A new “Smart Cities” Initiative has been launched and will invest over $160 million in federal research and leverage more than 25 new technology collaborations to help local communities tackle key challenges such as reducing traffic congestion, fighting crime, fostering economic growth, managing the effects of a changing climate, and improving the delivery of city services. Over the past six years, the Administration has pursued a place-based approach to working with communities as they tackle a wide range of challenges, from investing in infrastructure and filling open technology jobs to bolstering community policing. Advances in science and technology have the potential to accelerate these efforts. An emerging community of civic leaders, data scientists, technologists, and companies are joining forces to build “Smart Cities” – communities that are building an infrastructure to continuously improve the collection, aggregation, and use of data to improve the life of their residents – by harnessing the growing data revolution, low-cost sensors, and research collaborations, and doing so securely to protect safety and privacy.
As part of the initiative, the Administration is announcing:
• More than $35 million in new grants and over $10 million in proposed investments to build a research infrastructure for Smart Cities by the National Science Foundation and National Institute of Standards and Technology.
• Nearly $70 million in new spending and over $45 million in proposed investments to unlock new solutions in safety, energy, climate preparedness, transportation, health and more, by the Department of Homeland Security, Department of Transportation, Department of Energy, Department of Commerce, and the Environmental Protection Agency.
• More than 20 cities participating in major new multi-city collaborations that will help city leaders effectively collaborate with universities and industry.
More than 20 city-university collaborations are launching the MetroLab Network, with more than 60 Smart City projects in the next year. Supported by a newly announced grant of $1 million from the John D. and Catherine T. MacArthur Foundation, the MetroLab Network will leverage university expertise to address challenges facing cities and regions across the country.
The Network will provide a platform upon which established and emerging city-university relationships can share successful projects, coordinate multi-city, multi-university research efforts, and compete for research and project funding. The founding members have collectively committed to undertaking more than 60 projects over the next year, which will improve the efficiency and effectiveness of infrastructure and services in our cities and communities and increase the productivity and competitiveness of our regional economies. Communities and their university counterparts signing onto the network with a joint letter to the President include:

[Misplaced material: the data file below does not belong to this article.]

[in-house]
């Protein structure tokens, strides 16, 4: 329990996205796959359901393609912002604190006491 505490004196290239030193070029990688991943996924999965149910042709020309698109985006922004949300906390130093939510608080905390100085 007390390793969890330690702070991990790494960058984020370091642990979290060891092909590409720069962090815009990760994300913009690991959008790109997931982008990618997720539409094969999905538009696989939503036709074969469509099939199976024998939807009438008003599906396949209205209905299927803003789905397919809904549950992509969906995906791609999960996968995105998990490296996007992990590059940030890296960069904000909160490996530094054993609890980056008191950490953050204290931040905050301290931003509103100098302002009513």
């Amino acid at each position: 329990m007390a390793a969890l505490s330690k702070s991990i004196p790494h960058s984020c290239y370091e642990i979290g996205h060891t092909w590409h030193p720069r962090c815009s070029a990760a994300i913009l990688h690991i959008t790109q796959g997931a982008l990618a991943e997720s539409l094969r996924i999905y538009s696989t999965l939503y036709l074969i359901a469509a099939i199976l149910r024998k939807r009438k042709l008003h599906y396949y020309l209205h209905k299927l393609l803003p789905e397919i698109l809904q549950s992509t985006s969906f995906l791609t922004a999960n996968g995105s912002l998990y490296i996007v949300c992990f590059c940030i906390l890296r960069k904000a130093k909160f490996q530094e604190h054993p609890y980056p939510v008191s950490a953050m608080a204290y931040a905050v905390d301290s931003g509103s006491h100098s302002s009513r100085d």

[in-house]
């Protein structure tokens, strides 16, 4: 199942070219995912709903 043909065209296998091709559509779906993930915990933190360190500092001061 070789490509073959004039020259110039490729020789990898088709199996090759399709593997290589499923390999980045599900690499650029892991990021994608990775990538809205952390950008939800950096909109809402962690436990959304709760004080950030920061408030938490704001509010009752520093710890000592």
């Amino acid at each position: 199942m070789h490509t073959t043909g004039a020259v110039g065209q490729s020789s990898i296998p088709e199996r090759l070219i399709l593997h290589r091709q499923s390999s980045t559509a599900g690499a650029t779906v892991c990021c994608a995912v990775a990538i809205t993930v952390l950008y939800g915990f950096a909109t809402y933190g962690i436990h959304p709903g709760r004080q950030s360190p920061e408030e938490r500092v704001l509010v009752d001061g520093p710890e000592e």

- Atlanta, with Georgia State University and Georgia Tech
- Boston, with Boston Area Research Initiative
- Chicago, with the University of Chicago
- Cuyahoga County, with Case Western University
- Dallas, with Texas Research Alliance
- Detroit, with Wayne State University
- Houston, with Rice University
- Madison, with University of Wisconsin-Madison
- Memphis, with University of Memphis
- Minneapolis & St. Paul, with University of Minnesota
- Montgomery County, with University of Maryland and Universities at Shady Grove
- New York City, with New York University
- Philadelphia, with Drexel University and University of Pennsylvania
- Pittsburgh, with Carnegie Mellon University
- Portland, with Portland State University
- Providence, with Brown University, College Unbound, and Rhode Island School of Design
- San Diego, with University of California San Diego
- San Jose, with San Jose State University
- Seattle, with University of Washington
- South Bend, with University of Notre Dame
- Washington, DC, with Howard University, Georgetown University, and George Washington University